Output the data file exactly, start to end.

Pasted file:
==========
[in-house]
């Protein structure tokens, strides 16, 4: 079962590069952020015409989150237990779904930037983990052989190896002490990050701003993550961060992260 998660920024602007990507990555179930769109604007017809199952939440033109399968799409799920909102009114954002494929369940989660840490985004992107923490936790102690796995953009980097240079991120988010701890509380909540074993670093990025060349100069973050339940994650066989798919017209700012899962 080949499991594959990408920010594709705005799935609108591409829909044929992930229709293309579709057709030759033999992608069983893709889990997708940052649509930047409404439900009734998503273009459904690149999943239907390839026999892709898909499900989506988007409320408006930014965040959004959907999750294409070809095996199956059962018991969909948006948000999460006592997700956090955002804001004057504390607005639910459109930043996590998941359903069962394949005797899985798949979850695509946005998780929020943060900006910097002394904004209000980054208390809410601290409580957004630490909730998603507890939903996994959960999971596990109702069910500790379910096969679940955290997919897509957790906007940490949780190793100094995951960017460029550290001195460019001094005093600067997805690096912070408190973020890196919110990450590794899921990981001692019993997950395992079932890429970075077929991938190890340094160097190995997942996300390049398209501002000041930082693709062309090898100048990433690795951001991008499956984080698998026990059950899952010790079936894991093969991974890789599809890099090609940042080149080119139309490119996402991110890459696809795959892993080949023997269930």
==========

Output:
[in-house]
């Protein structure tokens, strides 16, 4: 079962590069952020015409989150237990779904930037983990052989190896002490990050701003993550961060992260 998660920024602007990507990555179930769109604007017809199952939440033109399968799409799920909102009114954002494929369940989660840490985004992107923490936790102690796995953009980097240079991120988010701890509380909540074993670093990025060349100069973050339940994650066989798919017209700012899962 080949499991594959990408920010594709705005799935609108591409829909044929992930229709293309579709057709030759033999992608069983893709889990997708940052649509930047409404439900009734998503273009459904690149999943239907390839026999892709898909499900989506988007409320408006930014965040959004959907999750294409070809095996199956059962018991969909948006948000999460006592997700956090955002804001004057504390607005639910459109930043996590998941359903069962394949005797899985798949979850695509946005998780929020943060900006910097002394904004209000980054208390809410601290409580957004630490909730998603507890939903996994959960999971596990109702069910500790379910096969679940955290997919897509957790906007940490949780190793100094995951960017460029550290001195460019001094005093600067997805690096912070408190973020890196919110990450590794899921990981001692019993997950395992079932890429970075077929991938190890340094160097190995997942996300390049398209501002000041930082693709062309090898100048990433690795951001991008499956984080698998026990059950899952010790079936894991093969991974890789599809890099090609940042080149080119139309490119996402991110890459696809795959892993080949023997269930």